This is all important because I think there’s a non-trivial probability that in the near future someone will publish a paper which claims to have found the Allele Which Made Us Human. More realistically, that will be the press release spin, even if the paper is more judicious. We need to be cautious and be on guard against this. There may be many alleles which differentiate Neandertals & Denisovans from modern humans, but that doesn’t mean that those alleles are responsible for our differences. If we presuppose a model the genomic evidence is such that we may swallow up false positives wholeheartedly.

Please do note that I am not forwarding an unequivocal position. I don’t know if there was a point mutation which made humanity, or if humanity is a continuous and quantitative trait. Rather, I think we need to be more careful about the inferences we make because of the robustness of our background assumptions. We’re special, and we know. But that doesn’t mean that we can let that intrude in the judgments of science.

CATEGORIZED UNDER: Anthroplogy, Human Evolution
MORE ABOUT: Human Evolution

Comments (19)

  1. gcochran

    Probably no single allele is sufficient, but some may be necessary.

  2. Good point. And I can see this being extremely divisive, because supposing someone does propose the “Human Gene”, it is very likely that there will be people who lack that gene. Suppose the “Human Gene” is a neurodevelopmental gene, which seems logical, well, most mutations in those genes cause developmental delay / mental retardation / whatever you want to call it, so it is very likely that some people with such disabilities will be classed as “non-human” if such a gene is claimed.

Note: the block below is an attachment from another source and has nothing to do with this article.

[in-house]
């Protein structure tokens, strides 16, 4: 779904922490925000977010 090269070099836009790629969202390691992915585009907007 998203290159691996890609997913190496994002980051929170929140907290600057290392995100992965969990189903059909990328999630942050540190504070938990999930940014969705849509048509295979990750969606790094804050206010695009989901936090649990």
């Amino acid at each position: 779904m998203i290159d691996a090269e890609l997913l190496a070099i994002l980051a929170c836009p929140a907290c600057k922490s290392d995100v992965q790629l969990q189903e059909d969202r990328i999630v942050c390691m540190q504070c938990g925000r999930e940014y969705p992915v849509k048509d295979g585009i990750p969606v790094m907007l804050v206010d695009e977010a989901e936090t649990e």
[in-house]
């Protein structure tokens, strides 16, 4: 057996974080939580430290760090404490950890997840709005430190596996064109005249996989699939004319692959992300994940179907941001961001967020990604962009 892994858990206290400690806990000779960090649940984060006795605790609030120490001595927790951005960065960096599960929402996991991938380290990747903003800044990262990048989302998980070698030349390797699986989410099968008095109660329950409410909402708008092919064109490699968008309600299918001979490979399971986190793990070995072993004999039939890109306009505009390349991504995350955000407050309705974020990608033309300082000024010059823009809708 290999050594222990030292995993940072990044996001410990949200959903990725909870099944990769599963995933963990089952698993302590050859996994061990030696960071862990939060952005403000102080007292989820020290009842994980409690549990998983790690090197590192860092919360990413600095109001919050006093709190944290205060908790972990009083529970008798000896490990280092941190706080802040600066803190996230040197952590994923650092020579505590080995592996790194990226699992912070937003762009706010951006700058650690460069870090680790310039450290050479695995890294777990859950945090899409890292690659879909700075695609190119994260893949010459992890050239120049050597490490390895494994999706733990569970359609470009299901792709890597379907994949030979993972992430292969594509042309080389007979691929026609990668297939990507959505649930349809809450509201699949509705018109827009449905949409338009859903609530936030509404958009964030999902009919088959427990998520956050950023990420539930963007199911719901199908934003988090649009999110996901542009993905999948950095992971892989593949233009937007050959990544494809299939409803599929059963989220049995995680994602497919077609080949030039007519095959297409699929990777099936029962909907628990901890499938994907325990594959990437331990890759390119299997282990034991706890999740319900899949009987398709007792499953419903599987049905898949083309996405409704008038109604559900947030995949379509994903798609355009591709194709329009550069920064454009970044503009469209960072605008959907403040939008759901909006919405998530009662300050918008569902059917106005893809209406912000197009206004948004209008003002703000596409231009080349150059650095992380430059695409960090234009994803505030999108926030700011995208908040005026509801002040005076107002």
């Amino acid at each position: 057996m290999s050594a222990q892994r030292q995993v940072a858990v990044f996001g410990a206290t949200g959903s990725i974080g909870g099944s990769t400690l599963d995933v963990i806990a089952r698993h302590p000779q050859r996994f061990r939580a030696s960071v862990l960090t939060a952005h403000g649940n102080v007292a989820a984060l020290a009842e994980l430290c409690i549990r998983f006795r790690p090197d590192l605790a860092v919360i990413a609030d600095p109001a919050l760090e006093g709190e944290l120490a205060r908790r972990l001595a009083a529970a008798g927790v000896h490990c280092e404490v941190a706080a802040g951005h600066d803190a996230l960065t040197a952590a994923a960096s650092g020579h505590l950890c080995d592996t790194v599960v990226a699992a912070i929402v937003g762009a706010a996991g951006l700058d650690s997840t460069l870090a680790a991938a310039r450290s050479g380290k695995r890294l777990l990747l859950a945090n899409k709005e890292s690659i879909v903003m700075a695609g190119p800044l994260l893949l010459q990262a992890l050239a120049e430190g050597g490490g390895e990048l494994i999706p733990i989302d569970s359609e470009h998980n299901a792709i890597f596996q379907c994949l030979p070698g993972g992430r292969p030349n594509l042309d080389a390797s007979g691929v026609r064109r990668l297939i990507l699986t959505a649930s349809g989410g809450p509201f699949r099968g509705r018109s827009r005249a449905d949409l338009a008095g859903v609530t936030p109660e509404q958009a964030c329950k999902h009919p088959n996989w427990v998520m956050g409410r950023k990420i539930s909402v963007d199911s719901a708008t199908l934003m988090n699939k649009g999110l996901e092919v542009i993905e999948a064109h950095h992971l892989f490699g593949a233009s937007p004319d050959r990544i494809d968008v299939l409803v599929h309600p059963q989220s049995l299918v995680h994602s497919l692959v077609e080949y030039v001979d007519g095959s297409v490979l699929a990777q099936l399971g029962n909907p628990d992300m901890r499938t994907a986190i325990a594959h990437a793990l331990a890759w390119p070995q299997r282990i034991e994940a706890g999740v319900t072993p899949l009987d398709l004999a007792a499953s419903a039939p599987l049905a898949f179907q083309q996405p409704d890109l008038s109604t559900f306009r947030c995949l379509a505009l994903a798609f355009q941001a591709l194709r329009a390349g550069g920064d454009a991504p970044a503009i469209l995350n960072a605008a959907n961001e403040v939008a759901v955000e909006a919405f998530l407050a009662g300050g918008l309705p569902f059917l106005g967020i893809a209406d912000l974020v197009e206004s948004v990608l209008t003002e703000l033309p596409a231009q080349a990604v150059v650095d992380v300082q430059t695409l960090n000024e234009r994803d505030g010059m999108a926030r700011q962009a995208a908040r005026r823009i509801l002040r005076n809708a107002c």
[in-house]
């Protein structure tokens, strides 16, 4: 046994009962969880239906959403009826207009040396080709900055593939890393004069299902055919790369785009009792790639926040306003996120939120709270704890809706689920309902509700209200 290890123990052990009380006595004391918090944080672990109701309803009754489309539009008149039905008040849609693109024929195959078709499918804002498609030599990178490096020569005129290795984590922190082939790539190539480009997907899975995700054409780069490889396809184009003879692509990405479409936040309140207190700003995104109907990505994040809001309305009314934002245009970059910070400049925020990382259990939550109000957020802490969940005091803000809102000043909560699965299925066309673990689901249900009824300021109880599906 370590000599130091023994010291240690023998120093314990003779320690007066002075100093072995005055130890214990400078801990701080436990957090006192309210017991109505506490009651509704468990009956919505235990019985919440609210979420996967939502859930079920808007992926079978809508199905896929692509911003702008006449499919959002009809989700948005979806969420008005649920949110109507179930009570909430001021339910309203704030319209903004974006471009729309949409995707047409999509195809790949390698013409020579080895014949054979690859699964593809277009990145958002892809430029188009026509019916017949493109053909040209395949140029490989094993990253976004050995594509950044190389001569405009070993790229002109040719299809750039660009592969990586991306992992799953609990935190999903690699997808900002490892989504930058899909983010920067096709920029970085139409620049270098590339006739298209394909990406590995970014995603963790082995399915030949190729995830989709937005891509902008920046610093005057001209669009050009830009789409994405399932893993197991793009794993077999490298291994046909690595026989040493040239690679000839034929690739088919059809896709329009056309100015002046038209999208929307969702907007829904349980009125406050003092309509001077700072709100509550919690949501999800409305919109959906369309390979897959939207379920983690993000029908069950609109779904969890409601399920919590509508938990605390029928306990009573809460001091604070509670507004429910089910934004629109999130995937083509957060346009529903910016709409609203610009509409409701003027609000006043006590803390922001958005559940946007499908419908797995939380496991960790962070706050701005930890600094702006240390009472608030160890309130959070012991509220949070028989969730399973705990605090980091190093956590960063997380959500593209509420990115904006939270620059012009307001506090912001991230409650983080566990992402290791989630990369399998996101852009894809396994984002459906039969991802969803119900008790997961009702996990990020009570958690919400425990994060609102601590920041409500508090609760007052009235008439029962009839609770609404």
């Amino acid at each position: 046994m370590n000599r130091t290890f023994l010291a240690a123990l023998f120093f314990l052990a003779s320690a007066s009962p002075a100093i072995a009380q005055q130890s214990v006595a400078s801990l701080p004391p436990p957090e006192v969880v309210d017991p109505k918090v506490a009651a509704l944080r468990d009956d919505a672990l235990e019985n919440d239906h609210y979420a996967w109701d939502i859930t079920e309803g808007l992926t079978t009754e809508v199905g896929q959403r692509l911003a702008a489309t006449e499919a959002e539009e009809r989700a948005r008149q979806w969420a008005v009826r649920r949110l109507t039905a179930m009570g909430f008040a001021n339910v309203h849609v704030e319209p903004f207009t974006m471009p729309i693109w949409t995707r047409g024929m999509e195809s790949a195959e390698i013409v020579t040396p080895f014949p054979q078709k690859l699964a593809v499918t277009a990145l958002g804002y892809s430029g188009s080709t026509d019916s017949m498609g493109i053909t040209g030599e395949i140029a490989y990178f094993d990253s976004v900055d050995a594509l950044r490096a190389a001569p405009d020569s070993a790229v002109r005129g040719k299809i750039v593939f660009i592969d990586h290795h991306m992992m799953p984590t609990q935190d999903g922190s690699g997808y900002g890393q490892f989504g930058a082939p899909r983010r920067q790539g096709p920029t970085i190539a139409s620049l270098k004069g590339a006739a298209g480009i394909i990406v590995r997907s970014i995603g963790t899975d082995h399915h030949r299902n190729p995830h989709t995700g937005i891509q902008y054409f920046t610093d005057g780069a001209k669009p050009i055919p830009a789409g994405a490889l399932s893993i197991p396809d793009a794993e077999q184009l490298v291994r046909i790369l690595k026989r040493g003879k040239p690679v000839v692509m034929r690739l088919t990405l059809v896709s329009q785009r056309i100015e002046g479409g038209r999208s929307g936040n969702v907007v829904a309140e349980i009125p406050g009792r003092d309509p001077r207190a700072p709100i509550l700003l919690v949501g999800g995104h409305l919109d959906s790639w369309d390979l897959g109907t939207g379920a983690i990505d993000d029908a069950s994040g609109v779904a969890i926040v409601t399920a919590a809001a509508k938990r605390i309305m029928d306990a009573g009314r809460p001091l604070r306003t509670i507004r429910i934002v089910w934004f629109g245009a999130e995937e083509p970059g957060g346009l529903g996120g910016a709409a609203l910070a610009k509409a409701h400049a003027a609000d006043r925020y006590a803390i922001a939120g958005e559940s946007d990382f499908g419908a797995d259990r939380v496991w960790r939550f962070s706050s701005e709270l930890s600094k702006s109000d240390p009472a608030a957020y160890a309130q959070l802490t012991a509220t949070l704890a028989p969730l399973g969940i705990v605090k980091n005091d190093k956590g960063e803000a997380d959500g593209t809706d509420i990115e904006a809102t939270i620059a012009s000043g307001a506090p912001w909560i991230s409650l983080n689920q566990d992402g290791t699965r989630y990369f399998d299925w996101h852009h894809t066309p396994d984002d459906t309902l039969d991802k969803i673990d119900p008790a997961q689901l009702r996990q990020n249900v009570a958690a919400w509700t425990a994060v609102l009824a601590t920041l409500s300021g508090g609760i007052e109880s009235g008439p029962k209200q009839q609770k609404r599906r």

And that will lead to fireworks.

  3. PBS is running their “What Makes Us Human” shows lately. They made up someone to look like a Neandertal might have looked and then had him walk in public to see if people would notice. It was a pretty good overview…

  4. Gollux

    It seems obvious that looking for the gene that makes us human is like looking for the dollar that makes Warren Buffett rich.

  5. Charles Nydorf

    I vividly remember that when my grandmother hadn’t had a chance to see a newspaper for a few days, she would announce dramatically “I am living like a wild beast!” I think she meant that although we are genetically human, it is largely elaborate social and cultural conditions that make us live differently from other animals.

  6. Superfast Jellyfish